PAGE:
Solid-contact potentiometric ion-selective electrode (SC-ISE), a new generation of ISE, is a promising substitute for conventional liquid-contact ISE, drawing tremendous attention from both the experimental and theoretical scientific communities [2]. The solidstate electrodes in particular have great advantages of the mechanical flexibility, the possibility of miniaturization, and microfabrication. SC-ISE use a polymer-coated membrane that has direct contact with the metal substrate, which can be prepared by dipping the metal wire into a PVC cocktail membrane solution to form a bead. These membranes are easy to construct and are better suited for multi-ion sensors because they can be miniaturized and are not restricted to one side of the electrode. Therefore, these are gaining popularity in various medical, biotechnological, pharmaceutical, and environmental fields. Furthermore, this type of electrode allows for low detection limit which was attributed to the absence of trans membrane ion fluxes [2,3]. Lowering the detection limit of ion-selective electrodes has been a hot issue in electroanalysis since 1997 [4]. However, over the last decade the mainstream research was exclusively focused on application of plastic membranes, theory and practical aspects [5]. The mechanism of the potential formation of ion selective electrodes (ISEs) with a liquid or pseudo liquid (polymeric) membrane depends strongly on extraction and ion-exchange processes between the aqueous and organic phases [6]. The presence of salts consisting of a hydrophilic cation and a lipophilic anion [e.g., sodium tetraphenyl borate (NaTPB) or potassium tetrakis p-chlorophenyl) borate (KTpClPB)] in cationselective membranes based on neutral carriers has proved to be beneficial in many respects. It is known that the nature and amount of the lipophilic additive strongly affect the response of the membrane ion-selective sensors, for instance by reducing the membrane resistance [7], improving the response behavior and selectivity and in some cases [8], where the extraction capability is poor, increasing the sensitivity of the membrane sensor [9]. Consequently, it can be expected that increasing amounts of these salts will further decrease membrane resistance without changing the membrane selectivity. This can be important for electrokinetic studies (e.g., the evaluation of exchange current densities) on ion-selective macro electrodes where several difficulties can arise from high membrane resistance [8].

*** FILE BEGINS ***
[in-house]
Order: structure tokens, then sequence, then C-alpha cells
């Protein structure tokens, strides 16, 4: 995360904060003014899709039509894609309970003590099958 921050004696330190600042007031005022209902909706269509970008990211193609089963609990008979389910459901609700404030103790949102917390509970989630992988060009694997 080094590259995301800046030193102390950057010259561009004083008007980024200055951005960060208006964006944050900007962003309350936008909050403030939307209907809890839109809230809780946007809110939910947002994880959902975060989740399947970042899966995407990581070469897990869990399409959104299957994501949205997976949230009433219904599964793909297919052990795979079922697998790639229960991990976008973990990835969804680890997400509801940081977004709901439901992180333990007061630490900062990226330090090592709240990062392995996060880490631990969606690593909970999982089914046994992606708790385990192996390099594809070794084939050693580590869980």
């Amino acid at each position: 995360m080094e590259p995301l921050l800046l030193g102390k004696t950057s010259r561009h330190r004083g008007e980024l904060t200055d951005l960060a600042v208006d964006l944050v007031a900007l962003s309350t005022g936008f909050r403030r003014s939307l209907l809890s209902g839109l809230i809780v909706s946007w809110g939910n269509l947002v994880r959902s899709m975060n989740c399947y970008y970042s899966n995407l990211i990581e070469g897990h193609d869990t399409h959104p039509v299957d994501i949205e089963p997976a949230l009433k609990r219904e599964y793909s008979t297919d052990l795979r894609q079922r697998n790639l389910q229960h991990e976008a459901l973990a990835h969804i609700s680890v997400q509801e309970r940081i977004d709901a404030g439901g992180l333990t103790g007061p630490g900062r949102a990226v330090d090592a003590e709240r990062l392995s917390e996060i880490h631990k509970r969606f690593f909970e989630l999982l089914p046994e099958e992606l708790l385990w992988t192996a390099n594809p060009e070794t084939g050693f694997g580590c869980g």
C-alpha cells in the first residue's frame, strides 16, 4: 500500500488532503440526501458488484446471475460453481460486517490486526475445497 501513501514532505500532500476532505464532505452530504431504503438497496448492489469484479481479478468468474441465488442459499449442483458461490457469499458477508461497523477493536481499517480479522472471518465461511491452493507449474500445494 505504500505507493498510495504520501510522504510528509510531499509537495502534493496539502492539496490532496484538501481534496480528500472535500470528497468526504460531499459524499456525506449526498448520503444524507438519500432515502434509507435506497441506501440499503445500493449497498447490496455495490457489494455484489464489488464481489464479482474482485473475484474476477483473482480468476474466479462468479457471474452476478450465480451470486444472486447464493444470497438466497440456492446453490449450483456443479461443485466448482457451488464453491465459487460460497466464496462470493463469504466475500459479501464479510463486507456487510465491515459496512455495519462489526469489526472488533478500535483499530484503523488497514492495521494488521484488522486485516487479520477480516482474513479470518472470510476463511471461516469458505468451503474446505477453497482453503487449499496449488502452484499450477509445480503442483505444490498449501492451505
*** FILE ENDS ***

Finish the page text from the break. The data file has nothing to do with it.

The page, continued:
Over the last few years, the use of surfactants in home and industry has significantly increased. The uncontrolled use of surfactants results in their accumulation in natural, domestic, and industrial waste waters. Because of their wide use, surfactants have become one of the major pollutants of soil and natural water [9]. This is why the increased interest of analysts in methods for determining these compounds in different samples is well understood. Gas chromatography, photometry and a number of other methods have been proposed for determining surfactants [9]. The reports on potentiometric methods, particularly on those dealing with ion-selective electrodes (ISEs) are of special interest [9]. Alkyl dimethyl ethanol ammonium chloride (HYCl) (Figure 1), is a typical cationic surfactant used throughout the world [10-12]. HYClis used in granular enzymatic detergent, [8] gel surfactant and commonly used in household cleaning such as laundry detergent composition [13-15]. However, the toxicity testing of HYCl to the fresh water alga and selenastrum capicornutum was studied [16]. Therefore, there is an increasing need for rapid reliable method to measure HYCl concentrations in natural waters to minimize risks associated with its use.


Figure 1: The chemical structure of HYCl.

The aim of this research was to devise graphite-coated electrode(GCE)sensitive to HY ions (ISEs) based on a PVC membrane phase containing sodium tetraphenyl borate (Na-TPB) as an ionic additive. The detection limit was lowered to 8.0×10-9 M with concentration range 1.5×10-8-1.0×10-2. This electrode was used successfully for determination of HY ion in real samples with notable characteristics of wide concentration range, low limit of detection, good Nernstain slope, high selectivity over a wide variety of other cations and short response time.